An important lesson taught in the ENT101 course was that ideally, one should partner with a co-founder when starting up. Not that solo founders don’t do well, just that partnering with a co-founder makes life a little easier. I started thinking about who to partner with. A natural choice was to find someone in the friend circle. Most of my friends, including myself, came from a relatively humble background and so, convincing someone to forget about the thought of a high-paying job, and start a company, was quite difficult.

I realized that if there is someone who would not think twice before leaving the idea of a job, then that would be my friend Soham, who stayed 2 rooms away from me at Hostel 3 – yes, the same Hostel 3 that you saw in the movie Chhichhore. I had the privilege to spend 3 years of my life at Hostel 3!

I spoke with Soham and as expected, he was up for the idea. Both of us had internships from fantastic companies and both our companies had extended us pre-placement offers. This meant that we had a full 1 year of time (the 4th year of college) to experiment on various startup ideas.

One important thing we learned was that startups are built around problem statements. We, engineers, tend to think that if we build a cool technology, the market will buy it. In reality, the reverse happens.

One needs to understand what the market wants, and then one should build a product (or technology) around it.

This single important lesson changed our thinking perspective and we both started looking for problem statements. One interesting problem statement that came up was that in spite of so many apps for ordering food (Swiggy, Zomato), purchasing items (Amazon, Flipkart), or ticket booking (IRCTC, MMT), parents still can’t use these apps easily and rely on their children. I personally faced this because my parents always take my help in such things.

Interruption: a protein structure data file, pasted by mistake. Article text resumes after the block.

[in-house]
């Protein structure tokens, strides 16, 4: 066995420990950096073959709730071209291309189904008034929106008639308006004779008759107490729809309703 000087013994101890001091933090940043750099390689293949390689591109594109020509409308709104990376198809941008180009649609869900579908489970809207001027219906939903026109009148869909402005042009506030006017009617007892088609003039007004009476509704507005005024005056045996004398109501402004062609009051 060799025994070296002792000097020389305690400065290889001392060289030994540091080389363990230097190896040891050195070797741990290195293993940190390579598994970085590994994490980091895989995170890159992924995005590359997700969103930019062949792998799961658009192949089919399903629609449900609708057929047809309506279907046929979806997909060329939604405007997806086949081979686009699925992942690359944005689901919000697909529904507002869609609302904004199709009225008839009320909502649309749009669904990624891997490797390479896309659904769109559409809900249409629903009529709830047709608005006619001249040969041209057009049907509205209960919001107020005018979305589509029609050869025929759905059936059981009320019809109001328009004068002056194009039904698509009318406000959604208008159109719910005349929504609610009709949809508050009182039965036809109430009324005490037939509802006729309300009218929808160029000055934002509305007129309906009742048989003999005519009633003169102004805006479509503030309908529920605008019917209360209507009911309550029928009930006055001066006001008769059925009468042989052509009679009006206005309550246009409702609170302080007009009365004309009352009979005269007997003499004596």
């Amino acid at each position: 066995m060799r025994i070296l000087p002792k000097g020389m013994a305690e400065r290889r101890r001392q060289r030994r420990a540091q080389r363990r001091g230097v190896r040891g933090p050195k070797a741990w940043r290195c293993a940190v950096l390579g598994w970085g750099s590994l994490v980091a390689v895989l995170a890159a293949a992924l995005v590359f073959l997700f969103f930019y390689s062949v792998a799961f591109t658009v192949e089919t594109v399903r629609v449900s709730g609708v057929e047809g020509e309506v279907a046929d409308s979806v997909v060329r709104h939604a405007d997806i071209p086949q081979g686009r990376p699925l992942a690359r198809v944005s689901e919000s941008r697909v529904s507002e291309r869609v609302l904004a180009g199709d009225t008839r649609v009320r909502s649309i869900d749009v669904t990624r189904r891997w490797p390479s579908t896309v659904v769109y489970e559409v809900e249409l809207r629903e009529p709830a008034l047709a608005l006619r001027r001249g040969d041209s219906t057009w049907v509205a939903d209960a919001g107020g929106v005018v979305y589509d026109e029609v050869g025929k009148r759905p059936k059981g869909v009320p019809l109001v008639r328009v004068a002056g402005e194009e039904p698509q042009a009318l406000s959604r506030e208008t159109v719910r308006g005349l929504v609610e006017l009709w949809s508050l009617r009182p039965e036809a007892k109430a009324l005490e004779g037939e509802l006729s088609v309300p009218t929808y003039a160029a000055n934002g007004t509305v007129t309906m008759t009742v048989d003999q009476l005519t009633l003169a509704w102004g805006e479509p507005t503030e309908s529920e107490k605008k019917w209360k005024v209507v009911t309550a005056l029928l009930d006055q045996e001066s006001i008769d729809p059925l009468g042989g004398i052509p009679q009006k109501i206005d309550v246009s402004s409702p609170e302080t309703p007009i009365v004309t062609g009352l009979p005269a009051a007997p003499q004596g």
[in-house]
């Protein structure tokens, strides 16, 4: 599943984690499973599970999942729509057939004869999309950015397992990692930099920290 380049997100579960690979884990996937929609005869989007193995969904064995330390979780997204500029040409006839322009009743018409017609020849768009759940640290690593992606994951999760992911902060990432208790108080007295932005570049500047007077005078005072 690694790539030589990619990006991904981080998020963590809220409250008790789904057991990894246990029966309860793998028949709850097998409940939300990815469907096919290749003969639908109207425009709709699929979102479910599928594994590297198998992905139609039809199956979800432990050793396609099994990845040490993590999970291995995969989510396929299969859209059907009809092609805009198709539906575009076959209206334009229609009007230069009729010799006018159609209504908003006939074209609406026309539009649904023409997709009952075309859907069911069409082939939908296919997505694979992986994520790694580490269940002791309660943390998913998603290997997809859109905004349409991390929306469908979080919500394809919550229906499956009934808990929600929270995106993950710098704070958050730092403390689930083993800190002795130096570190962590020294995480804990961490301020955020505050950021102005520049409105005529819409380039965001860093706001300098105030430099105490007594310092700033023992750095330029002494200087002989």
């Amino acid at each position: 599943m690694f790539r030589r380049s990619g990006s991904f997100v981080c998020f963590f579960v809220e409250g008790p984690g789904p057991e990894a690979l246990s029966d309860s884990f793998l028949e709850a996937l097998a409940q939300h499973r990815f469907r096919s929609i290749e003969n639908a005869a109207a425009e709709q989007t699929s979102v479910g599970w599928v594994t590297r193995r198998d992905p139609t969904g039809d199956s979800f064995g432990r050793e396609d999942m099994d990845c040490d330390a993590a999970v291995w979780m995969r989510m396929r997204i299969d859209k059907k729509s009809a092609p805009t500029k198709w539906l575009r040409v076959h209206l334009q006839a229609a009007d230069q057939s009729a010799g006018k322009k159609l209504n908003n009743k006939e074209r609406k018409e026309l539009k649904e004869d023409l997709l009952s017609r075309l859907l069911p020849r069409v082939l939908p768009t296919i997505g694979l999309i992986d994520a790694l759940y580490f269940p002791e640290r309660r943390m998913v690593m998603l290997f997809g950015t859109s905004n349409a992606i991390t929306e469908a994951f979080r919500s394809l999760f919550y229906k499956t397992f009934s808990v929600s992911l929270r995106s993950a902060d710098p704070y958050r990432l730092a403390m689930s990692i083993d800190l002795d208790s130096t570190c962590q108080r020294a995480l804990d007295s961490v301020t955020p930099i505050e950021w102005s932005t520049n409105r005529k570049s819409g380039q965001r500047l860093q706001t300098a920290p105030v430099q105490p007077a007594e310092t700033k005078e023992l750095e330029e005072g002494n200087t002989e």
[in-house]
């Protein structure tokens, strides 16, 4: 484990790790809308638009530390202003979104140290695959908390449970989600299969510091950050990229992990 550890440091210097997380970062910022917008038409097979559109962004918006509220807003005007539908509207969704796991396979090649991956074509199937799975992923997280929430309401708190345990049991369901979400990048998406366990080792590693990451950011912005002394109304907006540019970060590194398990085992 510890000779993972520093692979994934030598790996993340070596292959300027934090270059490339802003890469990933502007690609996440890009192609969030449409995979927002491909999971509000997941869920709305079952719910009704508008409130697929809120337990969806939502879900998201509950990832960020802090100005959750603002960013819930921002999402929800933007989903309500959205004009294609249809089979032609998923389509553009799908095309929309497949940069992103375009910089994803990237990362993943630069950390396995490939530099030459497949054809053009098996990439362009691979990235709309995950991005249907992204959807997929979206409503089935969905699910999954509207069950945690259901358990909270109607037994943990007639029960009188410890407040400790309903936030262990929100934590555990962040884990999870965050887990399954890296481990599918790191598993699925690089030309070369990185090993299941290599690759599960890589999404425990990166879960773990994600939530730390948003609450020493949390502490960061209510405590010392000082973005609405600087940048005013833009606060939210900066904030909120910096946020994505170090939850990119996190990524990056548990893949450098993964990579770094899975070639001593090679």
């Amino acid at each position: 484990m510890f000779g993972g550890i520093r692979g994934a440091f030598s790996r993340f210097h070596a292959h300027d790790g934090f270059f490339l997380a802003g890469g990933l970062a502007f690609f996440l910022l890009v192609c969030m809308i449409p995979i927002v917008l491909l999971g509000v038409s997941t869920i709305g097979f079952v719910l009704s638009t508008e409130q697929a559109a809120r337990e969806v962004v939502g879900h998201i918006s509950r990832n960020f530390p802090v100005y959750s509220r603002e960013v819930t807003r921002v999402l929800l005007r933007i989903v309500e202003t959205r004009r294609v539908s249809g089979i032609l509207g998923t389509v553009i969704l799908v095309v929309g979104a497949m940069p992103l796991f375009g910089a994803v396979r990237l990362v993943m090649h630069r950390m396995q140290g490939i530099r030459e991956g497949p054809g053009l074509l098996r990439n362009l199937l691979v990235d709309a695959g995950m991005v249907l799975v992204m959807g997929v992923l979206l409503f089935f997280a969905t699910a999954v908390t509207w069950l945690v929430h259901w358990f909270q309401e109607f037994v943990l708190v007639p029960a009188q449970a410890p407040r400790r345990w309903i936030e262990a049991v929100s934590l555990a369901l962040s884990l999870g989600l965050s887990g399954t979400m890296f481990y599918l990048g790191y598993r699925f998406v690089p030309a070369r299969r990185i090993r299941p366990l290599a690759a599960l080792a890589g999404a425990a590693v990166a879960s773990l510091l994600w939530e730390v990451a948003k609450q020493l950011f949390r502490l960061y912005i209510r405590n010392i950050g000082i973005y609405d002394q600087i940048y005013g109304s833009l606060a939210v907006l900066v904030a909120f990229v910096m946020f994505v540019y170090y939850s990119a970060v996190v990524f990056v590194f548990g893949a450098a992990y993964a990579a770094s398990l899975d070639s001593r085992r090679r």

We started validating this problem statement. We spoke with a bunch of people including our parents, friends, professors, etc. We figured out that the problem statement is quite a large one. This whole problem statement discovery exercise was a part of the course Technology Venture Creation. For the course, we started presenting this idea as the project.

We started thinking of solutions to the above problem and an idea that struck us was that we can potentially create an IVR (phone call) based mechanism where parents can simply call a standard 1800 kind of number, and talk to an intelligent voice assistant, and speak their query. The voice assistant would be powered by Natural Language Understanding (NLU) technology and would be able to help parents order food, book a cab, order from Amazon or Flipkart, and book tickets.

When we presented this idea in our course Presentation, the feedback we got was that we will have to stretch ourselves to acquire customers and it will require heavy funding. Therefore, we should consider licensing this technology to businesses that already have acquired customers. The idea sounded quite interesting to us – not only would we avoid the hassle of acquiring customers but also we will be able to monetize easily.

What does your typical day look like and how do you make it productive?

A typical day starts with:

a.) Waking up at around 7 AM.
b.) Running and exercising for a while, followed by breakfast.
c.) Reading books (I have a library!), listening to podcasts and audiobooks.
d.) At around 10 AM the usual day starts – meetings, review calls, customer calls, handling escalations, conducting interviews, etc.